The second part of Jer 17:5 says it a little differently. “Cursed Be the Man Who Maketh Flesh His Arm.” What is God saying in this part of the verse? The man who is under this curse is not referring to his own flesh or to his own arm. If we consider that the word “arm” stands for strength, then this part of verse 5 says essentially the same thing as the first part of verse 5. Paraphrased we can say, Cursed is the man who makes human flesh his strength, or cursed is the man who relies on mankind to give him wisdom and strength and protection. But the Hebrew text says “arm” and not “strength”. If God wanted to use the word “strength” He could have used any one of 30 Hebrew words that mean strength. But God did not do that. Why did God want to use the word “arm”? An arm refers to humanity. The Spirit of God does not have an arm. Therefore, let us consider the words God spoke in Deut 5:15, “And remember that thou wast a servant in the land of Egypt, and that the LORD thy God brought thee out thence through a mighty hand and by a stretched out arm: therefore the LORD thy God commanded thee to keep the Sabbath day.” Who took us out of the house of bondage “through a mighty hand and by a stretched out arm?” This passage speaks of salvation. This is how God redeemed us from enslavement to sin and Satan. This is how God saves. That is why He used the word “arm” in Jer 17:5. It is pointing to the Lord Jesus Christ. It was the Lord Jesus Christ who stretched out His arms, and He did that not only for the NT saints, but also for all the OT saints. The saints that lived in the time of Moses were completely saved at the time that Christ died on the cross in AD 33, for they too were saved “through a mighty hand and by a stretched out arm”, which is the stretched out arm of Christ on the cross. We should keep in mind that the Lord Jesus is “the firstborn from the dead”, that in all things He might have the preeminence (Col 1:18). And when we say “all things” we really mean all things that the Lord Jesus Christ is going to take with Him into the NH&NE. That is why He is called the firstborn from the dead. Moreover, when God says, “therefore the LORD thy God commanded thee to keep the Sabbath day”, that day is a memorial to the day that we were completely rescued out of the house of bondage to sin and Satan, that was the day when we were born again, and thus the Sabbath rest is a picture of the complete rest we have in Christ, and it is a picture of the absence of work that we have in the Gospel of grace alone.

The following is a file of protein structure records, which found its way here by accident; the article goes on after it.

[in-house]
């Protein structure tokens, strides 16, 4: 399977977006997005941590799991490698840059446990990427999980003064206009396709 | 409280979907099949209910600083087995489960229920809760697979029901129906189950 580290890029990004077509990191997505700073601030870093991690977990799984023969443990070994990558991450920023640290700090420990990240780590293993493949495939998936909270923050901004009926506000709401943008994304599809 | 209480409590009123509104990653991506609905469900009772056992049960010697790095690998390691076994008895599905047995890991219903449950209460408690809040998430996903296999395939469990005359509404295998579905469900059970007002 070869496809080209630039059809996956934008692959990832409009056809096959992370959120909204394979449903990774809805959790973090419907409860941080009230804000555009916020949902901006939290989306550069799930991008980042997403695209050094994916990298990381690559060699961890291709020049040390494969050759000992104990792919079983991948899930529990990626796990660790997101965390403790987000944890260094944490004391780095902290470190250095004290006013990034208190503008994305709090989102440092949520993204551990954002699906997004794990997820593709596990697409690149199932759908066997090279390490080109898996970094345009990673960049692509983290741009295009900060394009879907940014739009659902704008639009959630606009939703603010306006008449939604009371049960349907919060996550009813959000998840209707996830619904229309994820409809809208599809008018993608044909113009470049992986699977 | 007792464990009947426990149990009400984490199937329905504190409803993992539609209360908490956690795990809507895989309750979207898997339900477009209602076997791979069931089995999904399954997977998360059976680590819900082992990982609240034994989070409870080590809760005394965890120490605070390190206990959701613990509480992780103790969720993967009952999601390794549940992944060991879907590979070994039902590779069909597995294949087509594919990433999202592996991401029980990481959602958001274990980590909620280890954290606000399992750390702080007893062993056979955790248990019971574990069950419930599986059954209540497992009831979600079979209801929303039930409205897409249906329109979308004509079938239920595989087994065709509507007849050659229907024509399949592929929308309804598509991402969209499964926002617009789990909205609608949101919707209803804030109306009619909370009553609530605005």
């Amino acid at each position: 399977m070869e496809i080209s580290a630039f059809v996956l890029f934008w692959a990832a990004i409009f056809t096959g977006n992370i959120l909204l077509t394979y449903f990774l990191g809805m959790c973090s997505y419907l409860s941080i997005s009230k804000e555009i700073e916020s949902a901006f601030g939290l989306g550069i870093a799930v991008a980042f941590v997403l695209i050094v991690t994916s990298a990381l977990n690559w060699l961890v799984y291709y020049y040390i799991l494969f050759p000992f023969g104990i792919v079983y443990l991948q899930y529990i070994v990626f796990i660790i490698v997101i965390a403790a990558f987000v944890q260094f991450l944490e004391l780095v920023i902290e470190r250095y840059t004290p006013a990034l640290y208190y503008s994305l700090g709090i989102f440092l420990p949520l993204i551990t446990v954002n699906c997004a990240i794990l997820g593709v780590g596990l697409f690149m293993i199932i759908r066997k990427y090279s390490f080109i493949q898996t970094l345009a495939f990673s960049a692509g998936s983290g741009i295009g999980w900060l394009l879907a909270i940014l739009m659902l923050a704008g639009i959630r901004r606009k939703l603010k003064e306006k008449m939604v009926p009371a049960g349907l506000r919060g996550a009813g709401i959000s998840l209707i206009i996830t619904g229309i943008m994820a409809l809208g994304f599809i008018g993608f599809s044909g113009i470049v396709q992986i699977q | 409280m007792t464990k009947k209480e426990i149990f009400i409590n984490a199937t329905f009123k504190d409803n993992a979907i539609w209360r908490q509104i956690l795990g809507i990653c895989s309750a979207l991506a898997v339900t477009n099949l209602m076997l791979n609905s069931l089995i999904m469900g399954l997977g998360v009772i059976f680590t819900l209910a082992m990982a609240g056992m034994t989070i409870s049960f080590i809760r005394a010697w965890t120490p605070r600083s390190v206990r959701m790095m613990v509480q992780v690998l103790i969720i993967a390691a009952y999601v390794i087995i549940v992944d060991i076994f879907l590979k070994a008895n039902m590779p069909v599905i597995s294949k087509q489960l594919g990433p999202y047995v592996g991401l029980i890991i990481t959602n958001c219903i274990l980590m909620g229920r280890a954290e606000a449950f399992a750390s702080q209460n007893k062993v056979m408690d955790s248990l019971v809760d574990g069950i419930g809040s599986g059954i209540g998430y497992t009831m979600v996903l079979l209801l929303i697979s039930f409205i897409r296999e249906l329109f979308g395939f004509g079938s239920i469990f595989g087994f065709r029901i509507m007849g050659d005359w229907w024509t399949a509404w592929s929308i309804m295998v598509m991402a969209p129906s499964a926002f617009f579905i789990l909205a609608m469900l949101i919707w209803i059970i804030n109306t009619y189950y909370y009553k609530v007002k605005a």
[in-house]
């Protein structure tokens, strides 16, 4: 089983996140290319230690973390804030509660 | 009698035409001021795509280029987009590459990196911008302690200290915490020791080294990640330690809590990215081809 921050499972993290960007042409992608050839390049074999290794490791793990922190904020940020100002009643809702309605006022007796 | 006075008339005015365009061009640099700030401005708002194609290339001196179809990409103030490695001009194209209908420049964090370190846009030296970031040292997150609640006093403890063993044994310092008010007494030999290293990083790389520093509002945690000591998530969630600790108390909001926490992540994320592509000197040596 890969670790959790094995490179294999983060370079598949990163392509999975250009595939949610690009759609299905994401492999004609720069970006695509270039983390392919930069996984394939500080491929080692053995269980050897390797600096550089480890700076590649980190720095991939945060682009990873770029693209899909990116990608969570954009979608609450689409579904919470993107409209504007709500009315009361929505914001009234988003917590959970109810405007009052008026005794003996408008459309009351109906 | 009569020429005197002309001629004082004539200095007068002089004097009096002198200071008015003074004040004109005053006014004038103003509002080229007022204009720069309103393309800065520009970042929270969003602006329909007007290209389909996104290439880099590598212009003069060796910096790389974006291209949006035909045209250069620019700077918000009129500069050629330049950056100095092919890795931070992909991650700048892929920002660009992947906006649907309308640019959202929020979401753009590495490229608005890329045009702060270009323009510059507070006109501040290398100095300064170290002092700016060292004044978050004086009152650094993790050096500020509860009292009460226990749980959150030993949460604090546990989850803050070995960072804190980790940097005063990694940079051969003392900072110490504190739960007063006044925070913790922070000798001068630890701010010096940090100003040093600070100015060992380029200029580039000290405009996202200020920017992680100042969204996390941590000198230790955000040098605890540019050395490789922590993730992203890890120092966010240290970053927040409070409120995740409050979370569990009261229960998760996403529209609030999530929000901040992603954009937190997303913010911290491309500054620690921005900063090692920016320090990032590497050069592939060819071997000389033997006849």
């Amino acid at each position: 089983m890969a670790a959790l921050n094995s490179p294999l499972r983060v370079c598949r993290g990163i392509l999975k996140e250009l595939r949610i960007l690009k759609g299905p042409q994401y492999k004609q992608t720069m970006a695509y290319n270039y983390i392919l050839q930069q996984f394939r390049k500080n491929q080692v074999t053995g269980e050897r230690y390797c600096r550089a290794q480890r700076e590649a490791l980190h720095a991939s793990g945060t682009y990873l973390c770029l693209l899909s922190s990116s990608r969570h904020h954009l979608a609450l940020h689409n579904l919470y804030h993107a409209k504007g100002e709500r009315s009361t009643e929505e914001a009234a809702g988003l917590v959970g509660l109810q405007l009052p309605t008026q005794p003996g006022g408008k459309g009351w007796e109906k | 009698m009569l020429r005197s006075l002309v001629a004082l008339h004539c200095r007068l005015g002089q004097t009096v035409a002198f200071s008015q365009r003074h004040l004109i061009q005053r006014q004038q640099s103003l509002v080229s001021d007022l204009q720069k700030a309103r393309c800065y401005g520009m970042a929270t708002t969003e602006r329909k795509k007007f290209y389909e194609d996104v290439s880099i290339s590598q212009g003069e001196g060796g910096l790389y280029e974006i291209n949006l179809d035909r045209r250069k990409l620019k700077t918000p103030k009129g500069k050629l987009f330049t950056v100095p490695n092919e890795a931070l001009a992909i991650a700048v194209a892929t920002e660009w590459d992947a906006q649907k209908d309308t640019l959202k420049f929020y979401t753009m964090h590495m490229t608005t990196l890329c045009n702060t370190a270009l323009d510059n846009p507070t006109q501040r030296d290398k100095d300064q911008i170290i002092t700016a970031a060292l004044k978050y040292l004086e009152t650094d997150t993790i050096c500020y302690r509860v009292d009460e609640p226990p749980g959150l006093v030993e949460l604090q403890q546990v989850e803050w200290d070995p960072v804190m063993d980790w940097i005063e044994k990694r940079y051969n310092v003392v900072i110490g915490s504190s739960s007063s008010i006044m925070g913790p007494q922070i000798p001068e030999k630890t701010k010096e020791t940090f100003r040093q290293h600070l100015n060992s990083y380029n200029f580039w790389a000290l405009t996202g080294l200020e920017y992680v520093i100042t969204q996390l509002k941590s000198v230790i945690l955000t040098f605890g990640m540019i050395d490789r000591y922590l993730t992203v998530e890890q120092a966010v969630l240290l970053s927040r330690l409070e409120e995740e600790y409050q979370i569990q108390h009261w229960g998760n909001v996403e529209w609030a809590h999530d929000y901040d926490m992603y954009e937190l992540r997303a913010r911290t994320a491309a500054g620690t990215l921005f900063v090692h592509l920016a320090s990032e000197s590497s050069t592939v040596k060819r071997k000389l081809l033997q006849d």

But if we put our trust for salvation in another kind of “arm”, for example the arm of the Arminian Christ, we are actually putting our trust in someone else than the Lord Jesus Christ of the Bible. That would be the idolatry of a man-made gospel, for in the free-will gospel the god whom we worship is a man-made god.
The third part of Jer 17:5 says it again a little differently. “Cursed Be the Man Whose Heart Departeth From Jehovah.” What is God saying in this part of the verse? This is not a person who has lost his salvation. This is a person who, like national Israel, and like Lot’s wife, has been brought very close to salvation, but was never
saved. This cursed man is a natural man who has never been close to Jehovah or to Christ.